Primary Health Care Transition Fund have indeed advanced the primary health care agenda in
many areas. However, we have at the same time continued to expand the acute care sector and its
costs. We have the resources and talent to move the talk of health promotion to more concrete
action. The potential payoffs for individual Canadians and the nation are huge.

•   Companies as diverse as the Canada Life Assurance Company, Westinghouse, and GE
    Aviation all found that paying attention to employee health and wellness significantly
    reduced medical and insurance costs compared to competitors.

•   At Canada Life, the employees involved in health and wellness programs had a turnover rate
    fully 10 times lower than those who did not participate.

•   And importantly, still other large organizations (e.g. NASA and Union Pacific Railroad in the
    U.S.) measured higher productivity among staff participating in such programs.

All these findings underscore the health and wealth link. But what is the cost? Toronto-based
Preventdisease.com, which brokers information about health and wellness, notes that, “since
1980 there have been over 50 studies of comprehensive worksite health promotion and disease

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prevention programs. Every study has indicated positive health outcomes. And of the more than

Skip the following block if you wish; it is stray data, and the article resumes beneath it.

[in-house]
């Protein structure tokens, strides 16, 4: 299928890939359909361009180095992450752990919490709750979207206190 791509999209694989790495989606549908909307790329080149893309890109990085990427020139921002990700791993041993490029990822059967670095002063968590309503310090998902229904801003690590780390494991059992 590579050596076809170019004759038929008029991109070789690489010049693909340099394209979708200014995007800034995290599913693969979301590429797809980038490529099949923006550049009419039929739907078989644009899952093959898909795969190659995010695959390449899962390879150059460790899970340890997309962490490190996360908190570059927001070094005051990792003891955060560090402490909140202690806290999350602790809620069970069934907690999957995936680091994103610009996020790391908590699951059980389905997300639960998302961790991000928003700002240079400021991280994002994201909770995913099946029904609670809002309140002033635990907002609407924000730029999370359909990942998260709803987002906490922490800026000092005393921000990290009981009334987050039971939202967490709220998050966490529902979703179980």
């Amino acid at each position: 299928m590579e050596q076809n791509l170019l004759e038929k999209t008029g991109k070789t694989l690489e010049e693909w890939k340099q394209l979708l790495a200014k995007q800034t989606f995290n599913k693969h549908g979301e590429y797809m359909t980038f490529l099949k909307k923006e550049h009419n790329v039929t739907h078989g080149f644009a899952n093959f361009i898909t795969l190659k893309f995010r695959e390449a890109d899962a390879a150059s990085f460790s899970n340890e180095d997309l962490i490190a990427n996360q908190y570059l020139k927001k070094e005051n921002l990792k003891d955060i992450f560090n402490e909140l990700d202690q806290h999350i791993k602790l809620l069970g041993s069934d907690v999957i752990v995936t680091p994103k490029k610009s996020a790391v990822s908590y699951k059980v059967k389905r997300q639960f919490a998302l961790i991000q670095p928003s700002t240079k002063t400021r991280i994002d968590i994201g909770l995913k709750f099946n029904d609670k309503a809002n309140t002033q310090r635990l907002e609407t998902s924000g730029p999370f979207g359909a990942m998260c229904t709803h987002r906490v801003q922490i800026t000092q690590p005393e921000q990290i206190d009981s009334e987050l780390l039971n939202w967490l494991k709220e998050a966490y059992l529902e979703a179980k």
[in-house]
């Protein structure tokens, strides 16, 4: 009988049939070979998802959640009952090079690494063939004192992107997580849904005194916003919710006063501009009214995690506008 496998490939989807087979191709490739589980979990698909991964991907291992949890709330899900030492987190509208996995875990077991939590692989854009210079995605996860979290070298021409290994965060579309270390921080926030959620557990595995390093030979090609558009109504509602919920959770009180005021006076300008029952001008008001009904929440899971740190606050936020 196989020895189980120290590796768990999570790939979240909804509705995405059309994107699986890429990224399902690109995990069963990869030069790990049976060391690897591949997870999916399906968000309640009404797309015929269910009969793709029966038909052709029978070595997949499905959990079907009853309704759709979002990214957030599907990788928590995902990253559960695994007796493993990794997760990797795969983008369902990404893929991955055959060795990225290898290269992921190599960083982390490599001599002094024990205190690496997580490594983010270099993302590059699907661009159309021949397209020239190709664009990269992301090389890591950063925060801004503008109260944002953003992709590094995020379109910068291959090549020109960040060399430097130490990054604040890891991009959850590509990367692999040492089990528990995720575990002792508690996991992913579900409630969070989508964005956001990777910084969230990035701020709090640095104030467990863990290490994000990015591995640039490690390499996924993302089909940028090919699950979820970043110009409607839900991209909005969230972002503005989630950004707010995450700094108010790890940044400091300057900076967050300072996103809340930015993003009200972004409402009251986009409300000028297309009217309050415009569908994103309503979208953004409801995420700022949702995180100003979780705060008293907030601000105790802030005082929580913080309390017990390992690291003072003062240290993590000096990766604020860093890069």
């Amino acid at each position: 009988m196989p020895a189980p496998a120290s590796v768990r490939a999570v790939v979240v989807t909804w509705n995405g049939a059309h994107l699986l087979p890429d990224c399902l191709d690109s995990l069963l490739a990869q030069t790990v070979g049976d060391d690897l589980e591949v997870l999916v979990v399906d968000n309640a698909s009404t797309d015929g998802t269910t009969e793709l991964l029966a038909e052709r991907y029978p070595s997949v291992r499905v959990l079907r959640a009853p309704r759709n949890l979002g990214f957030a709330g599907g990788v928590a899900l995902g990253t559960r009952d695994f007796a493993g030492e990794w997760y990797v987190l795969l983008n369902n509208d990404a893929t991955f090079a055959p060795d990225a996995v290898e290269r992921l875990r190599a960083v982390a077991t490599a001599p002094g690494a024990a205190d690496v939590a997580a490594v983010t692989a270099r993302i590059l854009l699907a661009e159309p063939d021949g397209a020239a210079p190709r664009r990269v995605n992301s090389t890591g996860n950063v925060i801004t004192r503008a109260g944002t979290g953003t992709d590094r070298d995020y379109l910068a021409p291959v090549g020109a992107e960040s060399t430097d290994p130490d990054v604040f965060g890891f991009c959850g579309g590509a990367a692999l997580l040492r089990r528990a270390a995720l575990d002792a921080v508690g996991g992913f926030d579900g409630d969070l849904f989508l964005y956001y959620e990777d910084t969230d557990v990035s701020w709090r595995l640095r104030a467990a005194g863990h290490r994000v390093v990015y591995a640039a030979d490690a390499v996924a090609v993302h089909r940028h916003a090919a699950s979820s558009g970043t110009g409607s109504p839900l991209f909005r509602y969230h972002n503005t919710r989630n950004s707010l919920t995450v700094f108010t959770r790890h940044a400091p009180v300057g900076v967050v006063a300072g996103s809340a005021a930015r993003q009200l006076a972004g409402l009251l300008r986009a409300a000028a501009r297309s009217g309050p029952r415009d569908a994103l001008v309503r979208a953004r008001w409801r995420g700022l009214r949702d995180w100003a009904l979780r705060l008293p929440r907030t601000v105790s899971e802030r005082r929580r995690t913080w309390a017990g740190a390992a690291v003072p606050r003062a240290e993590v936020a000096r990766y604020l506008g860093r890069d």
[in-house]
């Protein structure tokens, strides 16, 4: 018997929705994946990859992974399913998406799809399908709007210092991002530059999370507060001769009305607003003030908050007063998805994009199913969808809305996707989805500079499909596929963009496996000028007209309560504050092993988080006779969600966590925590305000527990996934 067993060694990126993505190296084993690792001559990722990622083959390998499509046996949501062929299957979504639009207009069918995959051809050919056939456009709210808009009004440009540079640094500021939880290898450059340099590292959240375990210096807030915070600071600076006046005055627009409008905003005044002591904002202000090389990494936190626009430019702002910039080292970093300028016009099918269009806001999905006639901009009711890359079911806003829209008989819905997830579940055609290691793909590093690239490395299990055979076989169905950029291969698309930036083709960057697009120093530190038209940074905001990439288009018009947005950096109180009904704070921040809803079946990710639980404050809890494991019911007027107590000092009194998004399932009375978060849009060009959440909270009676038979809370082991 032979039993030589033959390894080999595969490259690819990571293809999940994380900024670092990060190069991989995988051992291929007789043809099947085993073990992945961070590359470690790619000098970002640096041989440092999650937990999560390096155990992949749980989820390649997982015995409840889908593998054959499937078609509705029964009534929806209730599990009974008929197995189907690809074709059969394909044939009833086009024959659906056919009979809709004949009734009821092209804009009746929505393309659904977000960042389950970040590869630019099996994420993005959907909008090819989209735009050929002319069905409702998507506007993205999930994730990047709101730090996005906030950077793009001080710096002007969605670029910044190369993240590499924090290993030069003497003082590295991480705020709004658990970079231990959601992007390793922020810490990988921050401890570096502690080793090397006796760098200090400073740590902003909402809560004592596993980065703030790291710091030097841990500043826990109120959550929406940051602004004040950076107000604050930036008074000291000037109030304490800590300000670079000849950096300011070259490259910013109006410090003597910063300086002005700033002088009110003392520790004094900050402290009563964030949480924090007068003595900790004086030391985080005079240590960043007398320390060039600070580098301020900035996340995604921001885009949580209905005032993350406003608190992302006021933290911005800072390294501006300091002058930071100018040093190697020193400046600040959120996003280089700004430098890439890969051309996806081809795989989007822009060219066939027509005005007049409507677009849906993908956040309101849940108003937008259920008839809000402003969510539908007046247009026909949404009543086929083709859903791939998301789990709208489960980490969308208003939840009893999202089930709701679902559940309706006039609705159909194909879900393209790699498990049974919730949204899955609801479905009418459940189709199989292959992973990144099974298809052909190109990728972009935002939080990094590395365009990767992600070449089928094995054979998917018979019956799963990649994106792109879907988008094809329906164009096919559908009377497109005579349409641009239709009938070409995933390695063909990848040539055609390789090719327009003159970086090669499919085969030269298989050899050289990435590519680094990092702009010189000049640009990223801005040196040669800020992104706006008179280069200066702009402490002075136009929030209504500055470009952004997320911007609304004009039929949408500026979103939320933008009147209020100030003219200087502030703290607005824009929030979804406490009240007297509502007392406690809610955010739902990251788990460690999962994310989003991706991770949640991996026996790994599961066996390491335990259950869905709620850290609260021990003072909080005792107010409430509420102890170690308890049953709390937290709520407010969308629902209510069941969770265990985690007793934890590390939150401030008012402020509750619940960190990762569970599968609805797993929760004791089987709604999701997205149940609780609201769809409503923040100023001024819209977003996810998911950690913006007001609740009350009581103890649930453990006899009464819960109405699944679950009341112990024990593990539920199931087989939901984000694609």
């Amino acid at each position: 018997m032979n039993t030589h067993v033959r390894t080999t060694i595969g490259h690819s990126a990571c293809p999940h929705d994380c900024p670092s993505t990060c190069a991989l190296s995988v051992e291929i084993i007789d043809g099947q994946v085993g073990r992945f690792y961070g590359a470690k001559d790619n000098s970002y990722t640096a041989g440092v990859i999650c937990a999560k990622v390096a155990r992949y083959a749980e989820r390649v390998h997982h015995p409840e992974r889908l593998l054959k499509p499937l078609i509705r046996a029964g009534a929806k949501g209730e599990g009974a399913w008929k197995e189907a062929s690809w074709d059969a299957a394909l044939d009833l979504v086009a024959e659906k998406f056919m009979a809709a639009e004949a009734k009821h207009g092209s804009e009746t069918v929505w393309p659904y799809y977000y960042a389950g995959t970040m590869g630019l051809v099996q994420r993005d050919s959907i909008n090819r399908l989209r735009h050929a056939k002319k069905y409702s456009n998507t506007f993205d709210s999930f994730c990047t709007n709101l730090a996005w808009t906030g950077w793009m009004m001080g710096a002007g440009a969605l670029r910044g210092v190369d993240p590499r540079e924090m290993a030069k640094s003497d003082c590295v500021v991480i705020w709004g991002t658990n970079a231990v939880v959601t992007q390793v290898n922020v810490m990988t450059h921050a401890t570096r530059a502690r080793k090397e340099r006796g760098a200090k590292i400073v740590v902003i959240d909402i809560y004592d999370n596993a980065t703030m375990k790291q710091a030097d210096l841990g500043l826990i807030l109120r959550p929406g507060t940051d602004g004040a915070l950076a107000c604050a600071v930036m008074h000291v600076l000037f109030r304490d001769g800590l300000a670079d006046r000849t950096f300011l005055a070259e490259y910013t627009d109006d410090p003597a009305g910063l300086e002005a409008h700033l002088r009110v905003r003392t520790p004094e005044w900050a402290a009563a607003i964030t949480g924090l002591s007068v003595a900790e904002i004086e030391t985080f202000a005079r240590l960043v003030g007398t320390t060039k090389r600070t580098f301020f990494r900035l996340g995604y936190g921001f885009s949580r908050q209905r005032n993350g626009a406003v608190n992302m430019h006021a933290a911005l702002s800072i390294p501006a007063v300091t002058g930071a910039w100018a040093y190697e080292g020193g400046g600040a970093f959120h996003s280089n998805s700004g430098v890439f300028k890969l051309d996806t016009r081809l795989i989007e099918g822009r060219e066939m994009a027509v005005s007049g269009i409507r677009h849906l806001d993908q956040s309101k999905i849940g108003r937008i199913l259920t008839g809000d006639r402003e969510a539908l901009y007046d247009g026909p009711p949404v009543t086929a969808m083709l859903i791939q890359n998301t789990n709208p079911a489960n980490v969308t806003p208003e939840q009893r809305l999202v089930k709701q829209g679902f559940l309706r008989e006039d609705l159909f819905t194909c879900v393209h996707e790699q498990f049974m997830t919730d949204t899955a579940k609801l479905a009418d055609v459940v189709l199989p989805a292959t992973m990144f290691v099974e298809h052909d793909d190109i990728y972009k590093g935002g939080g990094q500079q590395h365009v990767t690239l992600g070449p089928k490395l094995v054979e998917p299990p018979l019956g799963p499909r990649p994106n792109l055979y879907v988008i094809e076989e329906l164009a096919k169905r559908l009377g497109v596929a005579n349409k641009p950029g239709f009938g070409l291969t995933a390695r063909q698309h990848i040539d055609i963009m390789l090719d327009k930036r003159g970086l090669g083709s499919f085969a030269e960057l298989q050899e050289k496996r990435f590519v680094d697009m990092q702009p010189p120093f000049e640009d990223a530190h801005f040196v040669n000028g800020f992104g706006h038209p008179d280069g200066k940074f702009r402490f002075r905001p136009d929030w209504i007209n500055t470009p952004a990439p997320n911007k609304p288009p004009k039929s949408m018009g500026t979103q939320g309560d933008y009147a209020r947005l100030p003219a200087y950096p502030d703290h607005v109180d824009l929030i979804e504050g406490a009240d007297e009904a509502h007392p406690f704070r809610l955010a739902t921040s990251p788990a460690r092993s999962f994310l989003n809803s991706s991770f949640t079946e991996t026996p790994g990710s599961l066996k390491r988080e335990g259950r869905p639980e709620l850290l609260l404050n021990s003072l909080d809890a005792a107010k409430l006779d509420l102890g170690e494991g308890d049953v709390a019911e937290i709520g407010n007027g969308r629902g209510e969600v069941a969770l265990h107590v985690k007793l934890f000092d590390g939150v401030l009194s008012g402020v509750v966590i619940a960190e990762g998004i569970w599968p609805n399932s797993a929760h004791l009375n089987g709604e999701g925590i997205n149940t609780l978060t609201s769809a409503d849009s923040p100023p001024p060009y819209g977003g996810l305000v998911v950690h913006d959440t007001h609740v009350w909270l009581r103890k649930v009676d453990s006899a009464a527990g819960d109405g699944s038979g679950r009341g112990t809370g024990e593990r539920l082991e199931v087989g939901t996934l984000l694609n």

30 which were analyzed for cost outcomes, 29 proved to be cost effective.”

Returns on every dollar invested in health were reported by numerous large American
organizations, including DuPont ($2.05 saved for every dollar invested), PepsiCo ($3.00),
General Mills ($3.90), and the Bank of America and Coors (both saving over $6.00 on each
dollar invested).

There are lessons in the experiences of all these successful companies for Canadians, their
governments and health-care leaders. Let us imagine moving these small programs to the macro
level across society. Let us take the examples of seatbelts, helmets and smoking, and move that
kind of thinking into health system action that helps us all reduce illness and injury, manage
chronic disease and improve coordination of services rather than investing forever into the
bottomless pit of acute, illness care. Therein lies the key to our productivity and wealth as a
society.

No one is better positioned than the federal government, with its strong network of partners, to
oversee both the health and wealth of the nation at a broad level – and to put in place the kinds of
structures that link the two and strengthen both.




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FEDERAL INVESTMENTS IN CANADIANS AND THEIR FUTURE
To support the health and wealth of Canadians, the federal government can boost productivity by
investing its leadership and resources in three key areas:
1. Information management and communications technology
2. Human capital in the health human resources sector